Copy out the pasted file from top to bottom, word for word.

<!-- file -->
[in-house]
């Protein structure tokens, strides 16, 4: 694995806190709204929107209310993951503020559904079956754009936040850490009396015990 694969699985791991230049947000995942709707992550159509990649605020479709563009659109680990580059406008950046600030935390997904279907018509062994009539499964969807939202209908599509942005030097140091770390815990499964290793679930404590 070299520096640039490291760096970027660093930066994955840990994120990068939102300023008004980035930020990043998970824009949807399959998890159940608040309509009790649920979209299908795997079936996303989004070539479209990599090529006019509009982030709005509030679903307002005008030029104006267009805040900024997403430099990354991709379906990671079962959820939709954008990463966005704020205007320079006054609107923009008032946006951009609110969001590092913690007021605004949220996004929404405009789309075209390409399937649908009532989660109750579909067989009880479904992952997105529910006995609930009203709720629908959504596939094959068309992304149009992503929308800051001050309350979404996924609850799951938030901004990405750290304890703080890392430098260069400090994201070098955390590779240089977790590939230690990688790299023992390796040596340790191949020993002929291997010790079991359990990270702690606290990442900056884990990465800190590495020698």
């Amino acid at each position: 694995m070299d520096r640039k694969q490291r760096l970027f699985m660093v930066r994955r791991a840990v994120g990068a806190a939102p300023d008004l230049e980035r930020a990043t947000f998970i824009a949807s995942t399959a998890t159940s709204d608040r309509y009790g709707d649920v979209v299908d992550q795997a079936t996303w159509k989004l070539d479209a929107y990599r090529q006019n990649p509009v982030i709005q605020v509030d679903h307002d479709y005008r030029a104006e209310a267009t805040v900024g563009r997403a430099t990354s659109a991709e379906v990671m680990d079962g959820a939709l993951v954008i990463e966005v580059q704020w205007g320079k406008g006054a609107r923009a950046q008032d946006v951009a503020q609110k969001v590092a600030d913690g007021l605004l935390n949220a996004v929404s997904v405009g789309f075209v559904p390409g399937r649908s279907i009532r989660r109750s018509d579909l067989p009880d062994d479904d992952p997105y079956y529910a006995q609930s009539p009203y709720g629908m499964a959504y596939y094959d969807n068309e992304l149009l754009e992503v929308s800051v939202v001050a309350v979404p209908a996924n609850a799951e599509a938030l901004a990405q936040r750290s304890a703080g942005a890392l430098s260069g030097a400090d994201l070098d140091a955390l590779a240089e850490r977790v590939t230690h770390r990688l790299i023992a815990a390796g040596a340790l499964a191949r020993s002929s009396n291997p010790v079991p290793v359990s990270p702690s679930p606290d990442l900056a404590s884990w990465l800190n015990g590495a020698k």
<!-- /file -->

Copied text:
[in-house]
């Protein structure tokens, strides 16, 4: 694995806190709204929107209310993951503020559904079956754009936040850490009396015990 694969699985791991230049947000995942709707992550159509990649605020479709563009659109680990580059406008950046600030935390997904279907018509062994009539499964969807939202209908599509942005030097140091770390815990499964290793679930404590 070299520096640039490291760096970027660093930066994955840990994120990068939102300023008004980035930020990043998970824009949807399959998890159940608040309509009790649920979209299908795997079936996303989004070539479209990599090529006019509009982030709005509030679903307002005008030029104006267009805040900024997403430099990354991709379906990671079962959820939709954008990463966005704020205007320079006054609107923009008032946006951009609110969001590092913690007021605004949220996004929404405009789309075209390409399937649908009532989660109750579909067989009880479904992952997105529910006995609930009203709720629908959504596939094959068309992304149009992503929308800051001050309350979404996924609850799951938030901004990405750290304890703080890392430098260069400090994201070098955390590779240089977790590939230690990688790299023992390796040596340790191949020993002929291997010790079991359990990270702690606290990442900056884990990465800190590495020698």
């Amino acid at each position: 694995m070299d520096r640039k694969q490291r760096l970027f699985m660093v930066r994955r791991a840990v994120g990068a806190a939102p300023d008004l230049e980035r930020a990043t947000f998970i824009a949807s995942t399959a998890t159940s709204d608040r309509y009790g709707d649920v979209v299908d992550q795997a079936t996303w159509k989004l070539d479209a929107y990599r090529q006019n990649p509009v982030i709005q605020v509030d679903h307002d479709y005008r030029a104006e209310a267009t805040v900024g563009r997403a430099t990354s659109a991709e379906v990671m680990d079962g959820a939709l993951v954008i990463e966005v580059q704020w205007g320079k406008g006054a609107r923009a950046q008032d946006v951009a503020q609110k969001v590092a600030d913690g007021l605004l935390n949220a996004v929404s997904v405009g789309f075209v559904p390409g399937r649908s279907i009532r989660r109750s018509d579909l067989p009880d062994d479904d992952p997105y079956y529910a006995q609930s009539p009203y709720g629908m499964a959504y596939y094959d969807n068309e992304l149009l754009e992503v929308s800051v939202v001050a309350v979404p209908a996924n609850a799951e599509a938030l901004a990405q936040r750290s304890a703080g942005a890392l430098s260069g030097a400090d994201l070098d140091a955390l590779a240089e850490r977790v590939t230690h770390r990688l790299i023992a815990a390796g040596a340790l499964a191949r020993s002929s009396n291997p010790v079991p290793v359990s990270p702690s679930p606290d990442l900056a404590s884990w990465l800190n015990g590495a020698k």